Number of cycles of preoperative chemotherapy

How many cycles should be given before preoperative surgery is an open question. In the era of cisplatin and 5FU, Paccagnella et al.[26] showed that the response to induction chemotherapy improves until the fourth cycle. Hence, it could be said that when CF is used as the induction chemotherapy, four cycles are required. However, the number of cycles required with the TPF regimen is not known. To the best of our knowledge, there is no study comparing the two cycles of TPF with a higher number of cycles. In TAX 323 and 324 studies, four and three cycles of TPF were used, respectively.[18],[19] In the PARADIGM study, three cycles of TPF were used.[20] In DeCIDE, two cycles of TPF were used.[21] Similarly, two cycles of TPF were used by Zhong et al.[7] Thus, it seems that at least two cycles and a maximum of four cycles can be used when TPF is administered as preoperative chemotherapy. Clinical experience with NACT in our setting would favor the use of three cycles of induction chemotherapy followed by surgery to avoid the chance of progression due to a delayed surgery after four cycles although there are no data to prove the same.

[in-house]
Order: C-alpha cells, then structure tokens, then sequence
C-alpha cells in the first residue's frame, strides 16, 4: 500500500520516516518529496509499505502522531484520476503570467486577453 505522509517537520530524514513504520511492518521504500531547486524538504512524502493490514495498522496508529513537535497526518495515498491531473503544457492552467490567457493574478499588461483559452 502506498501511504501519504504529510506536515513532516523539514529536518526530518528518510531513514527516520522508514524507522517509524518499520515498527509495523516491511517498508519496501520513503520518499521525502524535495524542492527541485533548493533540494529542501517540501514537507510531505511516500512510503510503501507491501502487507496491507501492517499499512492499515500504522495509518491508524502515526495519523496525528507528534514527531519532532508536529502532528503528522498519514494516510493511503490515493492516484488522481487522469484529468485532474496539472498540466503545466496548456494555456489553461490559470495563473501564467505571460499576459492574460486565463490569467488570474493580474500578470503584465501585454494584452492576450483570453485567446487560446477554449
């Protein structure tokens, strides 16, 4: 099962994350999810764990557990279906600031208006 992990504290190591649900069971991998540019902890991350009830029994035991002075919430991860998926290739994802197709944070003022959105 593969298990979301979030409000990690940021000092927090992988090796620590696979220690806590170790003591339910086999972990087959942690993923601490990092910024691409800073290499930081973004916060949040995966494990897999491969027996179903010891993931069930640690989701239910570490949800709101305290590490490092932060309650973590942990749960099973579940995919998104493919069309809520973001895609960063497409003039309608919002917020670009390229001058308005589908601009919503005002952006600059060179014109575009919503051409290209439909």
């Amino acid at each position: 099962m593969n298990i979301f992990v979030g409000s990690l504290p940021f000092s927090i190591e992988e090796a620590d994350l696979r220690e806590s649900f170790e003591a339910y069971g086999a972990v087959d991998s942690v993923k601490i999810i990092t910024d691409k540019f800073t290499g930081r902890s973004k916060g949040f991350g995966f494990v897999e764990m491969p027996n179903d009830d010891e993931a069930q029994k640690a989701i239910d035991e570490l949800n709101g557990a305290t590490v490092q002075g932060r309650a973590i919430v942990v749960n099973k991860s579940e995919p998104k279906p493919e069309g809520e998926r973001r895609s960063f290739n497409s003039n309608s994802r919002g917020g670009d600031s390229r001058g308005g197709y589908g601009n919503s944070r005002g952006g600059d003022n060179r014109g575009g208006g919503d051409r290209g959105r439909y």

Margins after neoadjuvant chemotherapy

R0 resection is the mainstay of treatment in advanced oral cancers. A positive or close surgical margin is considered as a high-risk factor for recurrence in oral cancer. Both the studies of NACT in resectable OSCC by Licitra et al.[6] and Zhong et al.[7] used pre-NACT tumor extension to calculate the resection volume. However, in the study by Licitra et al., the final surgical choice was left to the judgment of the responsible surgeon on the basis of the actual extent at the time of surgery; also, a macroscopic safe margin of at least 1.5 cm was mandatory. Similar margin was kept in the study by Zhong et al. In their study, margin negativity was achieved in all treated patients in both arms; there was no difference in LRC between the two study groups (30.5% and 31.3%). In contrast, histologically positive margins were noted in four patients in the NACT arm and 12 patients in the control arm, although LRC did not differ between the two arms.